Veterinary Assistants and Laboratory Animal Caretakers

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What do they do?

Feed, water, and examine pets and other nonfarm animals for signs of illness, disease, or injury in laboratories and animal hospitals and clinics. Clean and disinfect cages and work areas, and sterilize laboratory and surgical equipment. May provide routine post-operative care, administer medication orally or topically, or prepare samples for laboratory examination under the supervision of veterinary or laboratory animal technologists or technicians, veterinarians, or scientists.

Also known as:

Animal Care Provider, Animal Caregiver, Avian Keeper, Emergency Veterinary Assistant, Research Animal Attendant, Small Animal Caretaker, Technician Assistant, Veterinarian Assistant, Veterinary Assistant (Vet Assistant), Veterinary Technician Assistant (Vet Tech Assistant)

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Projected Growth Rate

Employment of Veterinary Assistants and Laboratory Animal Caretakers is projected to grow 6 percent from 2018 to 2028, about as fast as average compared to all occupations.

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Projected Employment

No Data Available

Projected Employment Rankings For Virginia:

  • 6.4%

    Percent Change

    Ranks #18 in job growth rate
  • 800

    Annual Projected Job Openings

    Ranks #6 in net job growth

Education Level

  • Doctorate or Professional Degree (1.5%)
  • Master's degree (3.3%)
  • Bachelor's degree (23.7%)
  • Associate's degree (18.7%)
  • Some college, no degree (27.9%)
  • High school diploma equivalent (20.7%)
  • Less than high school diploma (4.2%)

Percent of workers in this field

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Knowledge

People in this career often know a lot about:

  • Customer and Personal Service - Knowledge of principles and processes for providing customer and personal services. This includes customer needs assessment, meeting quality standards for services, and evaluation of customer satisfaction.
  • Biology - Knowledge of plant and animal organisms, their tissues, cells, functions, interdependencies, and interactions with each other and the environment.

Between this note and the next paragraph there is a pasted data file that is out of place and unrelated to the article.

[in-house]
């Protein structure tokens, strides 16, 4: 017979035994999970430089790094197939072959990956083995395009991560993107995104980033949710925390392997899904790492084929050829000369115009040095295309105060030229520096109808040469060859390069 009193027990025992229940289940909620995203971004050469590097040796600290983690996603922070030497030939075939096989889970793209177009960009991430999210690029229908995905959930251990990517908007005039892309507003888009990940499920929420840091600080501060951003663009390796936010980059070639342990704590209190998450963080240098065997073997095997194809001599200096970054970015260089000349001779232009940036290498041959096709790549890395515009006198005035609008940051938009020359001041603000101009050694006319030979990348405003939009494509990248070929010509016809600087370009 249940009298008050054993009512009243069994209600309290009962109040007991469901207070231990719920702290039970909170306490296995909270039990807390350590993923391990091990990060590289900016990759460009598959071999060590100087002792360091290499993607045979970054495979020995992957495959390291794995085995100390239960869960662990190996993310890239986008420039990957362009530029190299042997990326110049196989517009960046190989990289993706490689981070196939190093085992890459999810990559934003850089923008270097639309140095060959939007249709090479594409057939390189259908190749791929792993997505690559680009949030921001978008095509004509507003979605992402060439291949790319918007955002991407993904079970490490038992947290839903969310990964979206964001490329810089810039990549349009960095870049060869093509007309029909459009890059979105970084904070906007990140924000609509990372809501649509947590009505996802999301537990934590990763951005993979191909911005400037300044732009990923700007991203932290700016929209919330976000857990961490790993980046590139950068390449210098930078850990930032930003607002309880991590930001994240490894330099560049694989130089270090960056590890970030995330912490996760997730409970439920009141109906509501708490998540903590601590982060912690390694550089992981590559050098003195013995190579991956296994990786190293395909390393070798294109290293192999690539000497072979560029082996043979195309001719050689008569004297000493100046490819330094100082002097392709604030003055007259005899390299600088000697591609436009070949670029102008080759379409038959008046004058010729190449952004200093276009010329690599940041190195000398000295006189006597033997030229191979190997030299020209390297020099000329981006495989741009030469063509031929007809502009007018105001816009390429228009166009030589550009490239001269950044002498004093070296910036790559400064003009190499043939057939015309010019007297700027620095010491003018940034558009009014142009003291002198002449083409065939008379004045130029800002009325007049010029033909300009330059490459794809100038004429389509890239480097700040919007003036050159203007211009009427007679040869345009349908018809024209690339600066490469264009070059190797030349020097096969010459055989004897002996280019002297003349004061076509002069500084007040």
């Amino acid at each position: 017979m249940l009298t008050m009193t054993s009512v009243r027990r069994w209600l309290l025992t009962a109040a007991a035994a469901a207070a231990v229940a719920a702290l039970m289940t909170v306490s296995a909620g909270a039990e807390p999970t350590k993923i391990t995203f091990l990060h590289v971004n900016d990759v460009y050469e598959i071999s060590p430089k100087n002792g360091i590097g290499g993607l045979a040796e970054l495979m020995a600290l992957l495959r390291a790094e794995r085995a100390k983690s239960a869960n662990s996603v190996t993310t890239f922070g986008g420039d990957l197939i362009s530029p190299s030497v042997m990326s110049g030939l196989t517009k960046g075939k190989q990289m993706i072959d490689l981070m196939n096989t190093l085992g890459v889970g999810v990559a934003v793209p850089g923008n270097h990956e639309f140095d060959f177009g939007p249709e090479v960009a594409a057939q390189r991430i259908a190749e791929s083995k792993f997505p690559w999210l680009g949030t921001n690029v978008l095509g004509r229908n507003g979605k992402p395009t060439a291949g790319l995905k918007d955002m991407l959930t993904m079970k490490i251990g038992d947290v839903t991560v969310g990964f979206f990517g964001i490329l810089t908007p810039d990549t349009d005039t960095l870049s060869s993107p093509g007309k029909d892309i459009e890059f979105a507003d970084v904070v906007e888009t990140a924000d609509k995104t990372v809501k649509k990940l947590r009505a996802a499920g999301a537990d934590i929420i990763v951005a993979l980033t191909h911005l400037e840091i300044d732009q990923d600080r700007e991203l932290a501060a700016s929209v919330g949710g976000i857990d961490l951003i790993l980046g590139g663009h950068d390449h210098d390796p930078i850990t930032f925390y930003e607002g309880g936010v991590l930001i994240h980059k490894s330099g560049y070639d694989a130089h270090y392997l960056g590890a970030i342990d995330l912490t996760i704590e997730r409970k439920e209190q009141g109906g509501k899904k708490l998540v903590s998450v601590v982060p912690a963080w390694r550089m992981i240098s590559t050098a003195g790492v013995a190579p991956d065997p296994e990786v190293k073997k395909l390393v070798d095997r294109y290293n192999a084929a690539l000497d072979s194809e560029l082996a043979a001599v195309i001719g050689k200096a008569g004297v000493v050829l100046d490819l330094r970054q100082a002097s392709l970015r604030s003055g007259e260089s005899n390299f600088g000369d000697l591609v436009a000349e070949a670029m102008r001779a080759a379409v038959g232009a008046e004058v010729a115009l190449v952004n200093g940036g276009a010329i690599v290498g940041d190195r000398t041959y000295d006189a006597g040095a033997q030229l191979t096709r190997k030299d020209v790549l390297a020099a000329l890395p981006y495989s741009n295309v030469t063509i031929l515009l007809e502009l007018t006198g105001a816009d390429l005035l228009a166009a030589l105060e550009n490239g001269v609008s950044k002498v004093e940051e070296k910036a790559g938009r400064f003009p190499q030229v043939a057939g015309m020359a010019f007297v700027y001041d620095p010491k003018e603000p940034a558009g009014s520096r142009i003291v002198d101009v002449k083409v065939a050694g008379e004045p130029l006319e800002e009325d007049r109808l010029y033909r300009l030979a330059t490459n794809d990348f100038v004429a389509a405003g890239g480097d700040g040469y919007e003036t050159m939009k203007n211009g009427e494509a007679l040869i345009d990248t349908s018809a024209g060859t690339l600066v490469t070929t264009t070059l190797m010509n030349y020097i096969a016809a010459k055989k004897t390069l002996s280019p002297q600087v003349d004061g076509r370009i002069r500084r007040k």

• English Language - Knowledge of the structure and content of the English language including the meaning and spelling of words, rules of composition, and grammar.
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Abilities

People in this career often have talent in:

  • Problem Sensitivity - The ability to tell when something is wrong or is likely to go wrong. It does not involve solving the problem, only recognizing there is a problem.
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Activities: what you might do in a day

People in this career often do these activities:

  • Hold patients to ensure proper positioning or safety.
  • Clean patient rooms or patient treatment rooms.
  • Control prescription refills or authorizations.
  • Monitor patient progress or responses to treatments.
  • Give medications or immunizations.
  • Assist practitioners to perform medical procedures.
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This page includes data from:

O*NET OnLine Career data: O*NET 24.3 Database by the U.S. Department of Labor, Employment and Training Administration (“USDOL/ETA”). Used under the CC BY 4.0 license. O*NET® is a trademark of USDOL/ETA

Occupation statistics: USDOL U.S. Bureau of Labor Statistics Occupational Employment Statistics

careeronestop logo Videos: CareerOneStop, USDOL/ETA and the Minnesota Department of Employment & Economic Development

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